BWW Review: 909, The Monkey House
Reverend Jim Jones and his disciples made the headlines in 1978 when he ordered his congregation to ingest a drink laced with cyanide, leading to what was considered the greatest loss of civilian life in a deliberate act before the 11th of September 2001.
This was the peak of the curious but worrisome venture of the Peoples Temple, an American religious movement that regarded Jones as the representative of God on Earth. Abi Smith writes a nimble play that tackles brainwashing and trust, introducing the toxic elements of a community born out of sheer egotism. The noble ideals preached by the holy man are soon surrounded by mesh net and his controlling side becomes evident.
Benedict Esdale is the charismatic and abusive preacher. Sunglasses and gun concealed in his jeans, his presence is exhorting and exacting on the rest of the company. He leads the young cast with expertise to deliver a thought-provoking version of the events. Director Tamara Tooher present the piece on a traverse square stage with a wooden and rural vibe accompanied by evocative lighting and sound.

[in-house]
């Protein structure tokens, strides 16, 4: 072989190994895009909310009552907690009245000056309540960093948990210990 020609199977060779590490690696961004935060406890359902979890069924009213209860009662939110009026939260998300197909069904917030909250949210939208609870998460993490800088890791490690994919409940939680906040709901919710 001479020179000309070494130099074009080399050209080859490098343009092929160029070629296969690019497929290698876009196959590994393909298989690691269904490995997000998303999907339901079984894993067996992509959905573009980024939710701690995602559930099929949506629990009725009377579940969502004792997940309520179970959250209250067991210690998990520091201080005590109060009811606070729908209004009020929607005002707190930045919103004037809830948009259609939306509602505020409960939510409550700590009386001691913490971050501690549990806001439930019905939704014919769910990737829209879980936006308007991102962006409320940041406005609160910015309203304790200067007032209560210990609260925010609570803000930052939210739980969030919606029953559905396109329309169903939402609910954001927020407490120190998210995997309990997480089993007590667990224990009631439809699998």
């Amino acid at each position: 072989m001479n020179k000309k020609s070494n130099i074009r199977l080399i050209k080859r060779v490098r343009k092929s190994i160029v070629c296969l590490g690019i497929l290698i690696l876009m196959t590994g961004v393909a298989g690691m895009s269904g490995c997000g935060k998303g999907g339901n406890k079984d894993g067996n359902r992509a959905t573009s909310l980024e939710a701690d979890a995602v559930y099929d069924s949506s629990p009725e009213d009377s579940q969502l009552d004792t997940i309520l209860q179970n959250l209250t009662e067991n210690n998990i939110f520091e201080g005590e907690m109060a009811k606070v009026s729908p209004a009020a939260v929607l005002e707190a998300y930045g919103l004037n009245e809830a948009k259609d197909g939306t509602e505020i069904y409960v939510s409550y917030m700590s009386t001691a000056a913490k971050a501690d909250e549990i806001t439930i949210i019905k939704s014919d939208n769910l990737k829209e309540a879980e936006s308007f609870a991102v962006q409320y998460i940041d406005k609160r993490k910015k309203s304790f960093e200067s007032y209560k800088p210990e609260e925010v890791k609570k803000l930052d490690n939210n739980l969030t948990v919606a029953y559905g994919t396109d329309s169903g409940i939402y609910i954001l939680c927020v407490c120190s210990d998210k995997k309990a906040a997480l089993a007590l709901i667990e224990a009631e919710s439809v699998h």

The performers welcome the audience into the Temple as they enter the auditorium, making them both the accessories to the murder/suicide and the stunned onlookers. News anchors invade the scene at intervals to report on the shocking happenings of the clan, turning it into a pre-social media media frenzy.
The play starts building perceivable tension fairly late with its climax ending the action with Jones's horrific final speech. As a whole, 909 is an accomplished piece of theatre that showcases a wide range of new actors coming from Fourth Monkey, with the faltering accents being only a forgettable nuance of the show.